Positive Results for E85

By Susanne Retka Schill | January 14, 2011

The ethanol industry will be kept on its toes this year, with an all-out battle to keep some version of industry subsidy—probably a reformed tax incentive—alive, not to mention keeping critics at bay who don’t like the bullish corn market. Our columnists in this issue address these concerns from several angles.

Our feature articles this month uncover the progress being made for the industry on several other fronts. Associate Editor Kris Bevill attended the Canadian Renewable Fuels Summit in early December, which was celebrating a strong year’s performance for the Canadian biofuels industry. She also writes about Propel’s interesting retail approach in California. Propel builds and operates biofuel fueling islands situated at filling stations with room to tuck in another island. They recently rolled out a special program that will tell customers just how much imported oil they’ve displaced with their biofuel purchase. Bevill also tells the story of how one state—our home state of North Dakota—implemented a program that has resulted in a huge increase of blender pumps in the state and made North Dakota No. 1 in the nation.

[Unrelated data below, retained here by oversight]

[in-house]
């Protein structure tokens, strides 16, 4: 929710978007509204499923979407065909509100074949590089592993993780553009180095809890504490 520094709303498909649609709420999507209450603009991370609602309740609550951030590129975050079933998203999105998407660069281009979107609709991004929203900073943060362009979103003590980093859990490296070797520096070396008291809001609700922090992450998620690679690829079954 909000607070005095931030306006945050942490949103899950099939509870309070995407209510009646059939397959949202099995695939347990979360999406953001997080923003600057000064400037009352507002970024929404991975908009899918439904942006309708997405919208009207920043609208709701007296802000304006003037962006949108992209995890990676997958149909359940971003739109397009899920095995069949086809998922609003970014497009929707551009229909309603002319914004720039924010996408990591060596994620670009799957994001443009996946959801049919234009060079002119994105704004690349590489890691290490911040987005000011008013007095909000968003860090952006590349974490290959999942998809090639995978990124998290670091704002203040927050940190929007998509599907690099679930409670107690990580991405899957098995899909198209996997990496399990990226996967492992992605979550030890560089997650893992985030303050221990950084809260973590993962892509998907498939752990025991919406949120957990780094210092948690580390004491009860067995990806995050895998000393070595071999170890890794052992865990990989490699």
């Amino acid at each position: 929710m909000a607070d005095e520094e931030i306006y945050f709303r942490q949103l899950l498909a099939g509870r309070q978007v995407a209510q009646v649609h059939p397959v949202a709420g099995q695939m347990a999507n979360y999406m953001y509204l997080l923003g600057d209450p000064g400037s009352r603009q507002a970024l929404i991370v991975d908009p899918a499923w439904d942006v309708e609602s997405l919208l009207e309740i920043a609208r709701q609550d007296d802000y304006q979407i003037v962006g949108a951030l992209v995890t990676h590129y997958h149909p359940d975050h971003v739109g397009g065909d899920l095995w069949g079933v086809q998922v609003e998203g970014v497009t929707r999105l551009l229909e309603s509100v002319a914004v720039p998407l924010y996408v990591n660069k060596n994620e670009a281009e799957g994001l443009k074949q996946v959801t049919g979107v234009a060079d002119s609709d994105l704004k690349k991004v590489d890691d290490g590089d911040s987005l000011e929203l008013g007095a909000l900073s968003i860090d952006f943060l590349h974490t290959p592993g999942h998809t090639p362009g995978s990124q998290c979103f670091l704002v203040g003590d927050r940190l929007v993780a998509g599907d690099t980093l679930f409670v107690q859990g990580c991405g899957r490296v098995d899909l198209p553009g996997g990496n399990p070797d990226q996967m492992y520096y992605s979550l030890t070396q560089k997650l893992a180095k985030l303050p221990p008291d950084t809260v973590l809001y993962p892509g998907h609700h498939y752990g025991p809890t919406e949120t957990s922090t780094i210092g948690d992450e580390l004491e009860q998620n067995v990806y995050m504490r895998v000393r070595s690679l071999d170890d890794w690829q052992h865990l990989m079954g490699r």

Associate Editor Holly Jessen delves into the world of racing this month, reporting on efforts to optimize E85 engines. She also writes about the team that won the X Prize for getting the equivalent of 100 miles per gallon—using E85 in a specially tooled engine and ultra light car to beat out electric cars. Turns out, when you factor in the coal-fired electricity’s greenhouse gas (GHG) emissions in charging those electric batteries, the E85-powered car also beats the electric cars in GHG reduction. Good news indeed, as the ethanol industry strives to tell its message about the positive benefits of ethanol.

This issue is heading to Phoenix, Ariz., for the 16th annual National Ethanol Conference. It will be a nice break for those coming from the midst of winter, and a opportunity to network with others in the industry, which is often as important as listening to the great lineup of speakers. I’ll be going to Phoenix, as well, and look forward to visiting with you there.